The 2008 Presidential election season established young people as a powerful new force capable of yielding real change. Along with many other young people across the county, I organized for now President Barack Obama and other Presidential and local candidates, directly impacting the communities I worked in by registering new voters, empowering young people with information and getting voters to the polls on a grassroots level. As our nation heads into the 2012 election season, there’s no doubt that even more young people will need to step up and step out to ensure that our issues are heard.
Campus Progress, a national organization that works with and for young people to promote progressive solutions to key political and social challenges, held its 7th Annual National Conference on July 6th and 7th in Washington D.C. More than 1,000 young people convened at CPC to work towards real solutions for political, social and economic change.
The National Campus Progress Conference featured dynamic speakers, panels, caucuses and performances. Some of those presenters included: former U.S. President Bill Clinton; Senior Fellow at the Center for American Progress Van Jones; United States Secretary of Health and Human Services Kathleen Sebelius; National Economic Council Director Gene Sperling; Congressman Keith Ellison; Democracy Now! Host Amy Goodman; Spoken Word Artist StacyAnn Chin; Citizen Engagement Laboratory Senior Strategist Erica Williams; Center for American Progress President & CEO John Podesta; and Sierra Student Coalition National Director Quentin James.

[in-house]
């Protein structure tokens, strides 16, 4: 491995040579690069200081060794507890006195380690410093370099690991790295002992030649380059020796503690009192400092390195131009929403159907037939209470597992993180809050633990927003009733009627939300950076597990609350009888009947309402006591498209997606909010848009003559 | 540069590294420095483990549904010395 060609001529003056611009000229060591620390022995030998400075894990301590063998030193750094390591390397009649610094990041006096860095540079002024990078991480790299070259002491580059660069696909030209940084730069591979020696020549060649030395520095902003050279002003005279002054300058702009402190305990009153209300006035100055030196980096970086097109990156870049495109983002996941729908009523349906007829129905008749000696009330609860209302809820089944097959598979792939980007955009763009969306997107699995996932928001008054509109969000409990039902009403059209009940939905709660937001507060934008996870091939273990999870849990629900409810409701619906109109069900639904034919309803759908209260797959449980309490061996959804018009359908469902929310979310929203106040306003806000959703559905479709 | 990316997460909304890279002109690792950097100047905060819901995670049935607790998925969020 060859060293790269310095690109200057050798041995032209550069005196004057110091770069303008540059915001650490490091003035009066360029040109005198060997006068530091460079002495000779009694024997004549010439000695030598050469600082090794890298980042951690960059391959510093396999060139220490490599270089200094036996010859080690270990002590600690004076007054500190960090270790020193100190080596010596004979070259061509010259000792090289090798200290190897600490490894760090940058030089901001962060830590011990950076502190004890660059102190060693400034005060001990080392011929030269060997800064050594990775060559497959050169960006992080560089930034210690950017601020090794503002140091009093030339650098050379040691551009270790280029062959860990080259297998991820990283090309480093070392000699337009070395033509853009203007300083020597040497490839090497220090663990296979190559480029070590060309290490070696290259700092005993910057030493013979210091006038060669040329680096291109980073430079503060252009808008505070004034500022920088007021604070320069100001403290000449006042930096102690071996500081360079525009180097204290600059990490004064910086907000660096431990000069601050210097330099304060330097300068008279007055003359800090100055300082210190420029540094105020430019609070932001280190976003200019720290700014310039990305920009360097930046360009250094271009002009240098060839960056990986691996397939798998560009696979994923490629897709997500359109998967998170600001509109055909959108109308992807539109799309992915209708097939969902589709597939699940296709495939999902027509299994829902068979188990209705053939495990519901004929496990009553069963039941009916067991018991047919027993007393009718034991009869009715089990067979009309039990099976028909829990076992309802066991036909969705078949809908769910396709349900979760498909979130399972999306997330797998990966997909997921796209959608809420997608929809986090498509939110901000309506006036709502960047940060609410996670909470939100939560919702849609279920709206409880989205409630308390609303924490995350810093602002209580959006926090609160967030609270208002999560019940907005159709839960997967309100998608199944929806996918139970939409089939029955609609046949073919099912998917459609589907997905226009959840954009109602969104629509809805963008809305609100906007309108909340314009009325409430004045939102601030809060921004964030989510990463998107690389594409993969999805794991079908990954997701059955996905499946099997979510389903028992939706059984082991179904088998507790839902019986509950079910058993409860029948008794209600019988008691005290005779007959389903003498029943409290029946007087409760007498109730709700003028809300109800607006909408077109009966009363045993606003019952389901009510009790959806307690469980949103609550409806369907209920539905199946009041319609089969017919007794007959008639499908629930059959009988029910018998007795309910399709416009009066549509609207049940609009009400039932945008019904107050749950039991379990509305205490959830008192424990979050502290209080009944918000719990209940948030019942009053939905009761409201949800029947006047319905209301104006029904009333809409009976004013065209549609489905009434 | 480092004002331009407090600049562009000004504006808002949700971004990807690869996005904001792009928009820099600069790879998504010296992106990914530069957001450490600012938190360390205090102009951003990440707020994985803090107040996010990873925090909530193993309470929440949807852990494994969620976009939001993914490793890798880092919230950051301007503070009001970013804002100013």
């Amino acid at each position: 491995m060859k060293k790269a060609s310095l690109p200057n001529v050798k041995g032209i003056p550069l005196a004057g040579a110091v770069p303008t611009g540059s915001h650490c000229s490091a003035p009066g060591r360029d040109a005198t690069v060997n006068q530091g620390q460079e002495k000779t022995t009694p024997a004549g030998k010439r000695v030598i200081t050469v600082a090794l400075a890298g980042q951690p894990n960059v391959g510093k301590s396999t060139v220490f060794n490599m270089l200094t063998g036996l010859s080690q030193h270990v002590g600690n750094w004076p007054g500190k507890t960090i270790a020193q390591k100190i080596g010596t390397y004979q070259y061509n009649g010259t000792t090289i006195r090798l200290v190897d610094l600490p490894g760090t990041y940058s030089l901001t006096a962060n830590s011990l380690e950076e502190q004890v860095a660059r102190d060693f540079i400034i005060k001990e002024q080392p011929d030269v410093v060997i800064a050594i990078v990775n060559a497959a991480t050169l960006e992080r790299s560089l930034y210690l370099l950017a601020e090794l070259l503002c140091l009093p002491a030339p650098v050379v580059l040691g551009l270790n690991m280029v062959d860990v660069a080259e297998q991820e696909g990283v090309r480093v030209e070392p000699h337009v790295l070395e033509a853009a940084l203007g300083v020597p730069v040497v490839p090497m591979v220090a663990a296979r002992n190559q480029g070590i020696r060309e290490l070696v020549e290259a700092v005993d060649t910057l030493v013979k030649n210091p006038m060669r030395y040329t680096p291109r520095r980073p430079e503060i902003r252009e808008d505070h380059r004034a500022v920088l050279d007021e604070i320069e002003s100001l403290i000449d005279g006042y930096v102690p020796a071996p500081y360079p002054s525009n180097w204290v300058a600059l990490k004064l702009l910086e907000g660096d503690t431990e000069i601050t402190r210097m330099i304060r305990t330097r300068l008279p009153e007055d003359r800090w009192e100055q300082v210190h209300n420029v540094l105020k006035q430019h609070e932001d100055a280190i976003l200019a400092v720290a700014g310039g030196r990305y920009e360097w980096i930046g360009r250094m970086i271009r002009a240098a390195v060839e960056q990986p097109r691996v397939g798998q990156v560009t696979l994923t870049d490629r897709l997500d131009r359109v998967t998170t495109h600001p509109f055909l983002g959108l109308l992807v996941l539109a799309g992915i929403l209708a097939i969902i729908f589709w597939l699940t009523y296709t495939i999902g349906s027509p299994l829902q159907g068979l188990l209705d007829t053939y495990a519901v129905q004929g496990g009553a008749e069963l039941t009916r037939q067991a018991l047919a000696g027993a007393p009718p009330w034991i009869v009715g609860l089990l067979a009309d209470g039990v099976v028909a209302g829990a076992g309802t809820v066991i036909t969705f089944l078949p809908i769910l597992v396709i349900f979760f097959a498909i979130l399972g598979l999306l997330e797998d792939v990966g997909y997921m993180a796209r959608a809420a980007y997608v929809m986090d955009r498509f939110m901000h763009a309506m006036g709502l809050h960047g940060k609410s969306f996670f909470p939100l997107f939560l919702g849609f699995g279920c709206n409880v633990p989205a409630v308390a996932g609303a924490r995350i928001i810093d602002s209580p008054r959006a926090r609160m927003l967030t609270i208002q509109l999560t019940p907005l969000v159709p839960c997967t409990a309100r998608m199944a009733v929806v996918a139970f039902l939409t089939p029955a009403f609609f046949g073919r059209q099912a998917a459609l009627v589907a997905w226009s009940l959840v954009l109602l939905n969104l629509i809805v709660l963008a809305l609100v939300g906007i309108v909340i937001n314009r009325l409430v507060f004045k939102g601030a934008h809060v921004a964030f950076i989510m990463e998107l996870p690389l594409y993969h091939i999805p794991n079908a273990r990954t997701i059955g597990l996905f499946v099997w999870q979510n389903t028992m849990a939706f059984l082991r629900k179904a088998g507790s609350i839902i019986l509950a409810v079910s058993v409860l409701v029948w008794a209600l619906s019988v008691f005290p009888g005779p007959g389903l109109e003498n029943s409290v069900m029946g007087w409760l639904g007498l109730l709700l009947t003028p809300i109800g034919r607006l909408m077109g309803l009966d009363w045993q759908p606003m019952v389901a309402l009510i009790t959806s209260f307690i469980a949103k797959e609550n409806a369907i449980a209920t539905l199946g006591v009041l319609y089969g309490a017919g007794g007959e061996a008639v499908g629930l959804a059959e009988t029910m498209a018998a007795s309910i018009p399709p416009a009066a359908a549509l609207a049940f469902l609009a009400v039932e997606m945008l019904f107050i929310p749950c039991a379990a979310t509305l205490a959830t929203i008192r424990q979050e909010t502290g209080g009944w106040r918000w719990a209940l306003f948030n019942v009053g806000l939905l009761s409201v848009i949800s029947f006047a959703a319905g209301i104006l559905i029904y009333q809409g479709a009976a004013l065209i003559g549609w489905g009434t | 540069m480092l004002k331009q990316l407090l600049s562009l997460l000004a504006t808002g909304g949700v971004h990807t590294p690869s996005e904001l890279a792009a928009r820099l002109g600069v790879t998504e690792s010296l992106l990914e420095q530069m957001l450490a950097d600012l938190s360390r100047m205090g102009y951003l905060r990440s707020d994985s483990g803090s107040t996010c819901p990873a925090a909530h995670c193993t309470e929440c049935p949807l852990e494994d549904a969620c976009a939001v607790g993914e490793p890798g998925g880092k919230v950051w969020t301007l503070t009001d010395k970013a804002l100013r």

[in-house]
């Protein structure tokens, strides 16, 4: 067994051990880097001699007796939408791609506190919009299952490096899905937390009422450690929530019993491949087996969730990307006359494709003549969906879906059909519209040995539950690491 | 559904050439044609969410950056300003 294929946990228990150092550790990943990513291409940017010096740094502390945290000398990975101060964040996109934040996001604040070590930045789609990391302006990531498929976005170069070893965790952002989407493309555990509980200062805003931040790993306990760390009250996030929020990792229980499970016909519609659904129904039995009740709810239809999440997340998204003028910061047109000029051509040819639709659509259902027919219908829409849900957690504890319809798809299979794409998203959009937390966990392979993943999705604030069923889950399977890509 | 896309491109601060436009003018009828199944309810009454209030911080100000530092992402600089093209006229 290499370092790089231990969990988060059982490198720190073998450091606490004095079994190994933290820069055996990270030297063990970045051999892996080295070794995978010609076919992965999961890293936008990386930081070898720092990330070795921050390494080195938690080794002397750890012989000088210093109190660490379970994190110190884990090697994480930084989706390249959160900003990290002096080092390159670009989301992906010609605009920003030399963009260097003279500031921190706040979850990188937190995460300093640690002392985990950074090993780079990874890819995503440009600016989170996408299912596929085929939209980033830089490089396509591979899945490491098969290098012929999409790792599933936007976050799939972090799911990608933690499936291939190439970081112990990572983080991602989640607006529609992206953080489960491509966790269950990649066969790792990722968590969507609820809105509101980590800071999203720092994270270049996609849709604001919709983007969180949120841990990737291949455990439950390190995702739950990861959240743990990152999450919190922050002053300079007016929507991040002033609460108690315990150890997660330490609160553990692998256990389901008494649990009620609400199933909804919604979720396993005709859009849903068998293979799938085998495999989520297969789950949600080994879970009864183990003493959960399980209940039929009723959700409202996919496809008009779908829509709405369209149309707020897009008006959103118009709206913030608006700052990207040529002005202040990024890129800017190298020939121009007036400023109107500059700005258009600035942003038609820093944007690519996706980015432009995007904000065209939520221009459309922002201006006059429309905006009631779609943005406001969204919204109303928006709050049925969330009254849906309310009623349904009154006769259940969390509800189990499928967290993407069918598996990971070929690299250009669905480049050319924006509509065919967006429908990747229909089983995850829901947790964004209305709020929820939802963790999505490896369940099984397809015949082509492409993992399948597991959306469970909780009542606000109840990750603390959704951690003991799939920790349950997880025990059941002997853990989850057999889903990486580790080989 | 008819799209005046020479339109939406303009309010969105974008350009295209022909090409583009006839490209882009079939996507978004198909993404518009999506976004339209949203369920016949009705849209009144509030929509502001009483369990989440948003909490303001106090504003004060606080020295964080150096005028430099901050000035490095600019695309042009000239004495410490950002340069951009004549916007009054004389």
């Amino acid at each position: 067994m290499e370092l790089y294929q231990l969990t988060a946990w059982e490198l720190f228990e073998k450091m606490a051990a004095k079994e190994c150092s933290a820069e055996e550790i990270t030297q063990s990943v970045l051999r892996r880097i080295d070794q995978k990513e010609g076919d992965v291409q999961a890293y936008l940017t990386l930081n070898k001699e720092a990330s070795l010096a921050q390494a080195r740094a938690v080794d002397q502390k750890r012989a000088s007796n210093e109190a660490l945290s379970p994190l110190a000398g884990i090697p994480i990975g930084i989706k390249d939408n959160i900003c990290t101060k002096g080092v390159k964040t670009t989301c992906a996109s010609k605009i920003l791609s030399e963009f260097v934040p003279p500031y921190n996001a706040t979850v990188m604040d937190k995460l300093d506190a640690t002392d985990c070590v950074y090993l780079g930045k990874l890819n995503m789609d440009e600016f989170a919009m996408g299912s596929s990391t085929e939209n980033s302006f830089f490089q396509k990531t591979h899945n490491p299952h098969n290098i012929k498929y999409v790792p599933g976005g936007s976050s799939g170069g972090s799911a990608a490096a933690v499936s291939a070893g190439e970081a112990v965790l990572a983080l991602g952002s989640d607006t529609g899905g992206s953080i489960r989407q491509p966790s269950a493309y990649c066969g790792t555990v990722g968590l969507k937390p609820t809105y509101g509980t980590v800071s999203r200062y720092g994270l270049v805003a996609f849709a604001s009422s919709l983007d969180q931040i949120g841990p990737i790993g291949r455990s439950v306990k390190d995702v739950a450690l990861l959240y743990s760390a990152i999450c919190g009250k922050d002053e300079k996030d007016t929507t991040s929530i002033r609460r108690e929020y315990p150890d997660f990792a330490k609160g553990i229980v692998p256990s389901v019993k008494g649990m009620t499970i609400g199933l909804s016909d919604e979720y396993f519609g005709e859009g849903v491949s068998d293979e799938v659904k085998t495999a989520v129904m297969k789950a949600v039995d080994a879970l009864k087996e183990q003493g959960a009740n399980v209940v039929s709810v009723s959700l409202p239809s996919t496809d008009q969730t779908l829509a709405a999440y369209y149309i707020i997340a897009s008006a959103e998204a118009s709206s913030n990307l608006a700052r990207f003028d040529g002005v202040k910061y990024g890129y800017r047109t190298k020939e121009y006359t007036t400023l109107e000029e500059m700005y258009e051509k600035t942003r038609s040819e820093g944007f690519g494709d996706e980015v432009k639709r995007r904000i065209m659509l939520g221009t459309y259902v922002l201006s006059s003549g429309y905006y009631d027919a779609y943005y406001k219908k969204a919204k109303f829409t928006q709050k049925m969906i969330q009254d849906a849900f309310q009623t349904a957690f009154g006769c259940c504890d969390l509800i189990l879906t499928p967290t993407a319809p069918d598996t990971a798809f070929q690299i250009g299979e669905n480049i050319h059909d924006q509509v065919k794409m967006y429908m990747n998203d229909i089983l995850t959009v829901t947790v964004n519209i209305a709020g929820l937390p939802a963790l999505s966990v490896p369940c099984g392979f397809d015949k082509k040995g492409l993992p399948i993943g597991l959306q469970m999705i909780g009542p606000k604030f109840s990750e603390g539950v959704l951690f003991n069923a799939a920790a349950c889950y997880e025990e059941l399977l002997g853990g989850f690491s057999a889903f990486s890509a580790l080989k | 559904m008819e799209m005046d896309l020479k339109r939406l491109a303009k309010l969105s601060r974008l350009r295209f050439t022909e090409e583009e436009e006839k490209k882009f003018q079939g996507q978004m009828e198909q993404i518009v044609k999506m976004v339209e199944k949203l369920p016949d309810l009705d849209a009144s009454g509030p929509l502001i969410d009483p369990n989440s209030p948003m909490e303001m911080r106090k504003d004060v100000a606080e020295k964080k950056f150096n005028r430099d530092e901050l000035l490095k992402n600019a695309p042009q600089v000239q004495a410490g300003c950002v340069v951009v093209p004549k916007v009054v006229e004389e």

Conference attendees engaged in meaningful dialogue around voting rights, the green jobs movement, job accessibility and mobility, race and the media and social media as a catalyst for social change.
During his plenary address, President Clinton reminded attendees of the importance of educating themselves on issues impacting their communities and the United States - using that knowledge to empower themselves and others, especially those groups who have been systemically and historically disenfranchised.
The second day of the conference, which hosted a smaller group of 120 student leaders, focused on how young people can build collective political power in the upcoming election season.
Heather Smith, President of Rock the Vote, passionately told attendees that “it is our job to make them [Congress] pay attention to us. We have to make sure that we are not letting other people make decisions for us.”
Recent University of Alabama graduate Edric Kirkman says that the conference helped him feel connected to a larger movement of community changers. “Those of us who showed up here today now have an obligation to go back to our campuses, our churches, our communities and organize,” Kirkman said. “If they [other students] could just hear what we’re hearing, just imagine how much power we can wield and how much we can change in our country.”